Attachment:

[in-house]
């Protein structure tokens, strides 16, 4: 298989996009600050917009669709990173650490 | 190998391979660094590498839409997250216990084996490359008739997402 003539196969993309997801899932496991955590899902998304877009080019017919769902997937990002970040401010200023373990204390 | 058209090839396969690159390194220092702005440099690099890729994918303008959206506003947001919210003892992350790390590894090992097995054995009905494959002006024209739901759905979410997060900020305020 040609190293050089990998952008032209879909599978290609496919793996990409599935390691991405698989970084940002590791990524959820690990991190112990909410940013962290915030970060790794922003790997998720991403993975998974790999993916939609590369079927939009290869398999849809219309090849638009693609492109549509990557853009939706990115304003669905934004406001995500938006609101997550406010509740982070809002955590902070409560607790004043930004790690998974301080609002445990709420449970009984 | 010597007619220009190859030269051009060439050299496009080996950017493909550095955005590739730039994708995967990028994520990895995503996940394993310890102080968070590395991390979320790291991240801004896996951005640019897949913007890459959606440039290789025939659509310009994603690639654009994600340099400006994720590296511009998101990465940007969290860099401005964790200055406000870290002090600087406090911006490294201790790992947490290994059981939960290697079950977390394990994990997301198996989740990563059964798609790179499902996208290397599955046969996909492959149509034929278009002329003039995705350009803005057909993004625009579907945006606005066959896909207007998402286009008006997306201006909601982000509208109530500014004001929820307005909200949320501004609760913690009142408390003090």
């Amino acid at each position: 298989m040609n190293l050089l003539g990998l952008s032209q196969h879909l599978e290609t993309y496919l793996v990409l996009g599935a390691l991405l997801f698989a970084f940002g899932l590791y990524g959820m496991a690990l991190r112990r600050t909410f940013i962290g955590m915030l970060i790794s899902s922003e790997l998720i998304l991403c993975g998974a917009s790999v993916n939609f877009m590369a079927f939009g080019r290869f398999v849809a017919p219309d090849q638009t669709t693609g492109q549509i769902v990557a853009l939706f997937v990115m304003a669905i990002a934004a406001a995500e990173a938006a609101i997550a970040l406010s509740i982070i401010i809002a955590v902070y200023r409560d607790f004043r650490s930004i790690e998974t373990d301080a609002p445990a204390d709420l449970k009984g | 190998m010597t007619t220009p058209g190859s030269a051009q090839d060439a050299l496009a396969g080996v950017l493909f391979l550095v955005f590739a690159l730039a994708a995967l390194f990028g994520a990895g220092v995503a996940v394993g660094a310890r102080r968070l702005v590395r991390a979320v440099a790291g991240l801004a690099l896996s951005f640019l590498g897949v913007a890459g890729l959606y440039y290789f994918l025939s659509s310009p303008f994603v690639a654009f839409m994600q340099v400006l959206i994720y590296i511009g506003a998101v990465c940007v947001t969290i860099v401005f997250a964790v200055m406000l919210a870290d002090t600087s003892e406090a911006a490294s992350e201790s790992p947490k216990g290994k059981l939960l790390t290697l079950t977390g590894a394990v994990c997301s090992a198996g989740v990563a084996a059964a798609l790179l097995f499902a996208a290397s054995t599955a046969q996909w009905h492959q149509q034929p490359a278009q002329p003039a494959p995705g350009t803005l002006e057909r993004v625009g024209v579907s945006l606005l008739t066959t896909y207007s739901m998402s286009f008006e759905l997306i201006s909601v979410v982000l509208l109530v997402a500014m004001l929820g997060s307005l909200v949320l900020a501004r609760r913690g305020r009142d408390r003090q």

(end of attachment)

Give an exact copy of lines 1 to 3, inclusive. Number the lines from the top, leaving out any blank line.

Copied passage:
[in-house]
């Protein structure tokens, strides 16, 4: 298989996009600050917009669709990173650490 | 190998391979660094590498839409997250216990084996490359008739997402 003539196969993309997801899932496991955590899902998304877009080019017919769902997937990002970040401010200023373990204390 | 058209090839396969690159390194220092702005440099690099890729994918303008959206506003947001919210003892992350790390590894090992097995054995009905494959002006024209739901759905979410997060900020305020 040609190293050089990998952008032209879909599978290609496919793996990409599935390691991405698989970084940002590791990524959820690990991190112990909410940013962290915030970060790794922003790997998720991403993975998974790999993916939609590369079927939009290869398999849809219309090849638009693609492109549509990557853009939706990115304003669905934004406001995500938006609101997550406010509740982070809002955590902070409560607790004043930004790690998974301080609002445990709420449970009984 | 010597007619220009190859030269051009060439050299496009080996950017493909550095955005590739730039994708995967990028994520990895995503996940394993310890102080968070590395991390979320790291991240801004896996951005640019897949913007890459959606440039290789025939659509310009994603690639654009994600340099400006994720590296511009998101990465940007969290860099401005964790200055406000870290002090600087406090911006490294201790790992947490290994059981939960290697079950977390394990994990997301198996989740990563059964798609790179499902996208290397599955046969996909492959149509034929278009002329003039995705350009803005057909993004625009579907945006606005066959896909207007998402286009008006997306201006909601982000509208109530500014004001929820307005909200949320501004609760913690009142408390003090």
């Amino acid at each position: 298989m040609n190293l050089l003539g990998l952008s032209q196969h879909l599978e290609t993309y496919l793996v990409l996009g599935a390691l991405l997801f698989a970084f940002g899932l590791y990524g959820m496991a690990l991190r112990r600050t909410f940013i962290g955590m915030l970060i790794s899902s922003e790997l998720i998304l991403c993975g998974a917009s790999v993916n939609f877009m590369a079927f939009g080019r290869f398999v849809a017919p219309d090849q638009t669709t693609g492109q549509i769902v990557a853009l939706f997937v990115m304003a669905i990002a934004a406001a995500e990173a938006a609101i997550a970040l406010s509740i982070i401010i809002a955590v902070y200023r409560d607790f004043r650490s930004i790690e998974t373990d301080a609002p445990a204390d709420l449970k009984g | 190998m010597t007619t220009p058209g190859s030269a051009q090839d060439a050299l496009a396969g080996v950017l493909f391979l550095v955005f590739a690159l730039a994708a995967l390194f990028g994520a990895g220092v995503a996940v394993g660094a310890r102080r968070l702005v590395r991390a979320v440099a790291g991240l801004a690099l896996s951005f640019l590498g897949v913007a890459g890729l959606y440039y290789f994918l025939s659509s310009p303008f994603v690639a654009f839409m994600q340099v400006l959206i994720y590296i511009g506003a998101v990465c940007v947001t969290i860099v401005f997250a964790v200055m406000l919210a870290d002090t600087s003892e406090a911006a490294s992350e201790s790992p947490k216990g290994k059981l939960l790390t290697l079950t977390g590894a394990v994990c997301s090992a198996g989740v990563a084996a059964a798609l790179l097995f499902a996208a290397s054995t599955a046969q996909w009905h492959q149509q034929p490359a278009q002329p003039a494959p995705g350009t803005l002006e057909r993004v625009g024209v579907s945006l606005l008739t066959t896909y207007s739901m998402s286009f008006e759905l997306i201006s909601v979410v982000l509208l109530v997402a500014m004001l929820g997060s307005l909200v949320l900020a501004r609760r913690g305020r009142d408390r003090q």